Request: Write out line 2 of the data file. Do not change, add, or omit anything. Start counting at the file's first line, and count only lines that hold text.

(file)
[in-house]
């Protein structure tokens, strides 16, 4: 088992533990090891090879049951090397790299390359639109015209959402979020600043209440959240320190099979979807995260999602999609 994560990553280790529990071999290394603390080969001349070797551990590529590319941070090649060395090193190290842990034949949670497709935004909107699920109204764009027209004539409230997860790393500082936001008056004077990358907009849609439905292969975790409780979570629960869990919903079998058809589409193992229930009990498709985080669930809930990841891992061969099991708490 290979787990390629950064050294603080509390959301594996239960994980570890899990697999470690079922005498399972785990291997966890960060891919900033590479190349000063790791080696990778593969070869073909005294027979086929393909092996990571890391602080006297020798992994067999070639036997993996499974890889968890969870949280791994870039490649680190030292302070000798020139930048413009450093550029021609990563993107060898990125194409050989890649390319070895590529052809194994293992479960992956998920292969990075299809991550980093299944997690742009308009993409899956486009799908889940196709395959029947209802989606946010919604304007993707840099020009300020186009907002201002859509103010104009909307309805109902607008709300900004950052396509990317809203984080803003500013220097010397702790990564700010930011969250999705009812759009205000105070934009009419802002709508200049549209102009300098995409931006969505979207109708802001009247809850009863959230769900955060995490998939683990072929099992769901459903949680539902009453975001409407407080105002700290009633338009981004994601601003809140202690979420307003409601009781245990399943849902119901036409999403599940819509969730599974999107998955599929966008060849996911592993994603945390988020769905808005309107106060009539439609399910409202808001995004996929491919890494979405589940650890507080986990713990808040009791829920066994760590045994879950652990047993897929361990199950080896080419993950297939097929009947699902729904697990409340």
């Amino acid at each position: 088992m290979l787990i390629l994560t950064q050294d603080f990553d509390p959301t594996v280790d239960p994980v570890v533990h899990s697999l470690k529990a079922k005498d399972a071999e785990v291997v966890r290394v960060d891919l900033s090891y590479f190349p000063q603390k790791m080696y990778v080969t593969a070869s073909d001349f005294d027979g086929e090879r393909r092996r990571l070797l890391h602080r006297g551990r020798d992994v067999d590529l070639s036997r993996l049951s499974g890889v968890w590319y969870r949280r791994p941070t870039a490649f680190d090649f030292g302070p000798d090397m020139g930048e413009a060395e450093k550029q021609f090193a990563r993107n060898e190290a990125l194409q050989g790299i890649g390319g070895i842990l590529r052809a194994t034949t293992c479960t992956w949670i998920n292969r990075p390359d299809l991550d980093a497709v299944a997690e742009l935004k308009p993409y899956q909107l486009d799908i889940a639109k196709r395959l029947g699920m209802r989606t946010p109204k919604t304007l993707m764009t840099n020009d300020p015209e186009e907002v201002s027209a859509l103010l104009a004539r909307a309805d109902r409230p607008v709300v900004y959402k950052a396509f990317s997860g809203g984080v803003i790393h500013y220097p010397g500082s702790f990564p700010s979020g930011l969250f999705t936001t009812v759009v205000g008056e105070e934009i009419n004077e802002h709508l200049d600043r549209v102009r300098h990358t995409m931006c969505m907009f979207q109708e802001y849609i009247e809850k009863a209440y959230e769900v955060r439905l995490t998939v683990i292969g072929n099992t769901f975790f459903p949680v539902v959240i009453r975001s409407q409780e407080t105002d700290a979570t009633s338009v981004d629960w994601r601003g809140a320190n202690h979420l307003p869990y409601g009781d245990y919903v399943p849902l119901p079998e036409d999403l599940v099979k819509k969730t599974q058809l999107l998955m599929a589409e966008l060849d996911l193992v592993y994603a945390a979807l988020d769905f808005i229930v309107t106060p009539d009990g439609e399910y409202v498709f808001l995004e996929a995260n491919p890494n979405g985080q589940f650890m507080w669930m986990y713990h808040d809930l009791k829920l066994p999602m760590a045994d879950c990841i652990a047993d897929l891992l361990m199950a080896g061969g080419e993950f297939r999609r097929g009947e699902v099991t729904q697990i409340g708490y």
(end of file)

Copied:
């Protein structure tokens, strides 16, 4: 088992533990090891090879049951090397790299390359639109015209959402979020600043209440959240320190099979979807995260999602999609 994560990553280790529990071999290394603390080969001349070797551990590529590319941070090649060395090193190290842990034949949670497709935004909107699920109204764009027209004539409230997860790393500082936001008056004077990358907009849609439905292969975790409780979570629960869990919903079998058809589409193992229930009990498709985080669930809930990841891992061969099991708490 290979787990390629950064050294603080509390959301594996239960994980570890899990697999470690079922005498399972785990291997966890960060891919900033590479190349000063790791080696990778593969070869073909005294027979086929393909092996990571890391602080006297020798992994067999070639036997993996499974890889968890969870949280791994870039490649680190030292302070000798020139930048413009450093550029021609990563993107060898990125194409050989890649390319070895590529052809194994293992479960992956998920292969990075299809991550980093299944997690742009308009993409899956486009799908889940196709395959029947209802989606946010919604304007993707840099020009300020186009907002201002859509103010104009909307309805109902607008709300900004950052396509990317809203984080803003500013220097010397702790990564700010930011969250999705009812759009205000105070934009009419802002709508200049549209102009300098995409931006969505979207109708802001009247809850009863959230769900955060995490998939683990072929099992769901459903949680539902009453975001409407407080105002700290009633338009981004994601601003809140202690979420307003409601009781245990399943849902119901036409999403599940819509969730599974999107998955599929966008060849996911592993994603945390988020769905808005309107106060009539439609399910409202808001995004996929491919890494979405589940650890507080986990713990808040009791829920066994760590045994879950652990047993897929361990199950080896080419993950297939097929009947699902729904697990409340």